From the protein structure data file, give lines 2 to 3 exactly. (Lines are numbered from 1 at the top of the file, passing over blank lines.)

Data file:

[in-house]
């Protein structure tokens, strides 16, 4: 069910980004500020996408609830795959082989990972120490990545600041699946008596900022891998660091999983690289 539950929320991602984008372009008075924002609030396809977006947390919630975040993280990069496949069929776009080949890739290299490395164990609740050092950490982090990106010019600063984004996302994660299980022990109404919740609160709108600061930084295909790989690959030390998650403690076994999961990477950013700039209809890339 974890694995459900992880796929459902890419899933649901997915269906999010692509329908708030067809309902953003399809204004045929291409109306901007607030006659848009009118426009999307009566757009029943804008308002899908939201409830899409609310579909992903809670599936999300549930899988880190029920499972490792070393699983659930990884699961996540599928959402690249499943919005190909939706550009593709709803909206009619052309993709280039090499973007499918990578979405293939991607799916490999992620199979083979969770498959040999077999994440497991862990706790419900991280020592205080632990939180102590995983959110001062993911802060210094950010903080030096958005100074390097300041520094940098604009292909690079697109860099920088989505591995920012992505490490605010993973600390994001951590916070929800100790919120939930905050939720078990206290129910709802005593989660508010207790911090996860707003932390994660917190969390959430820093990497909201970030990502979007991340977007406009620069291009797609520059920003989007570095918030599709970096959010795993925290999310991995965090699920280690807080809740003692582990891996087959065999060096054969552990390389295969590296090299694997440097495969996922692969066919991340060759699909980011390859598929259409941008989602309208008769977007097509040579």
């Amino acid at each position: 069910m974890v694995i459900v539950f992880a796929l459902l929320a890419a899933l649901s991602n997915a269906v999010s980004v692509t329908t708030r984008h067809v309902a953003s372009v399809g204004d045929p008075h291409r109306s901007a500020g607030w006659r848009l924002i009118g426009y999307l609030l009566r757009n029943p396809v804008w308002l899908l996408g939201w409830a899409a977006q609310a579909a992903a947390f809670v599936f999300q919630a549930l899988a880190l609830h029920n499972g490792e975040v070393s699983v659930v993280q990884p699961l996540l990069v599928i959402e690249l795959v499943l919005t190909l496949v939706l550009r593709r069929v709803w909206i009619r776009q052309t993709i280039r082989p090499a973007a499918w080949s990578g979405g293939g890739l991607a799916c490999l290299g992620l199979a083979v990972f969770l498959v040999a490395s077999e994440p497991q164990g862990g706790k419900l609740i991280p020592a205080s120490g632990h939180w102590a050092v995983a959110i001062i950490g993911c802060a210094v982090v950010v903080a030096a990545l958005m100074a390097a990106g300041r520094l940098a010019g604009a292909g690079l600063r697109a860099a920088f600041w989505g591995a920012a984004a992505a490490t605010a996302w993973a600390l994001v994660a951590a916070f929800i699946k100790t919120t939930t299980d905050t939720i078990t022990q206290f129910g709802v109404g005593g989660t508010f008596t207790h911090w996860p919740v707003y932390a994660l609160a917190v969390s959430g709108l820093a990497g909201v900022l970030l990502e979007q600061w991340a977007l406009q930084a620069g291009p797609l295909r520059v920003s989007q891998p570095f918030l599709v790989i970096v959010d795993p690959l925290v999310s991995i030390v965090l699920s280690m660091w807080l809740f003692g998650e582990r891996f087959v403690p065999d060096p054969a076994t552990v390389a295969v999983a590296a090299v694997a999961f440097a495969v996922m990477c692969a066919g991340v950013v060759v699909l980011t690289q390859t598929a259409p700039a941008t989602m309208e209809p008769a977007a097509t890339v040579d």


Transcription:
């Protein structure tokens, strides 16, 4: 069910980004500020996408609830795959082989990972120490990545600041699946008596900022891998660091999983690289 539950929320991602984008372009008075924002609030396809977006947390919630975040993280990069496949069929776009080949890739290299490395164990609740050092950490982090990106010019600063984004996302994660299980022990109404919740609160709108600061930084295909790989690959030390998650403690076994999961990477950013700039209809890339 974890694995459900992880796929459902890419899933649901997915269906999010692509329908708030067809309902953003399809204004045929291409109306901007607030006659848009009118426009999307009566757009029943804008308002899908939201409830899409609310579909992903809670599936999300549930899988880190029920499972490792070393699983659930990884699961996540599928959402690249499943919005190909939706550009593709709803909206009619052309993709280039090499973007499918990578979405293939991607799916490999992620199979083979969770498959040999077999994440497991862990706790419900991280020592205080632990939180102590995983959110001062993911802060210094950010903080030096958005100074390097300041520094940098604009292909690079697109860099920088989505591995920012992505490490605010993973600390994001951590916070929800100790919120939930905050939720078990206290129910709802005593989660508010207790911090996860707003932390994660917190969390959430820093990497909201970030990502979007991340977007406009620069291009797609520059920003989007570095918030599709970096959010795993925290999310991995965090699920280690807080809740003692582990891996087959065999060096054969552990390389295969590296090299694997440097495969996922692969066919991340060759699909980011390859598929259409941008989602309208008769977007097509040579």
């Amino acid at each position: 069910m974890v694995i459900v539950f992880a796929l459902l929320a890419a899933l649901s991602n997915a269906v999010s980004v692509t329908t708030r984008h067809v309902a953003s372009v399809g204004d045929p008075h291409r109306s901007a500020g607030w006659r848009l924002i009118g426009y999307l609030l009566r757009n029943p396809v804008w308002l899908l996408g939201w409830a899409a977006q609310a579909a992903a947390f809670v599936f999300q919630a549930l899988a880190l609830h029920n499972g490792e975040v070393s699983v659930v993280q990884p699961l996540l990069v599928i959402e690249l795959v499943l919005t190909l496949v939706l550009r593709r069929v709803w909206i009619r776009q052309t993709i280039r082989p090499a973007a499918w080949s990578g979405g293939g890739l991607a799916c490999l290299g992620l199979a083979v990972f969770l498959v040999a490395s077999e994440p497991q164990g862990g706790k419900l609740i991280p020592a205080s120490g632990h939180w102590a050092v995983a959110i001062i950490g993911c802060a210094v982090v950010v903080a030096a990545l958005m100074a390097a990106g300041r520094l940098a010019g604009a292909g690079l600063r697109a860099a920088f600041w989505g591995a920012a984004a992505a490490t605010a996302w993973a600390l994001v994660a951590a916070f929800i699946k100790t919120t939930t299980d905050t939720i078990t022990q206290f129910g709802v109404g005593g989660t508010f008596t207790h911090w996860p919740v707003y932390a994660l609160a917190v969390s959430g709108l820093a990497g909201v900022l970030l990502e979007q600061w991340a977007l406009q930084a620069g291009p797609l295909r520059v920003s989007q891998p570095f918030l599709v790989i970096v959010d795993p690959l925290v999310s991995i030390v965090l699920s280690m660091w807080l809740f003692g998650e582990r891996f087959v403690p065999d060096p054969a076994t552990v390389a295969v999983a590296a090299v694997a999961f440097a495969v996922m990477c692969a066919g991340v950013v060759v699909l980011t690289q390859t598929a259409p700039a941008t989602m309208e209809p008769a977007a097509t890339v040579d």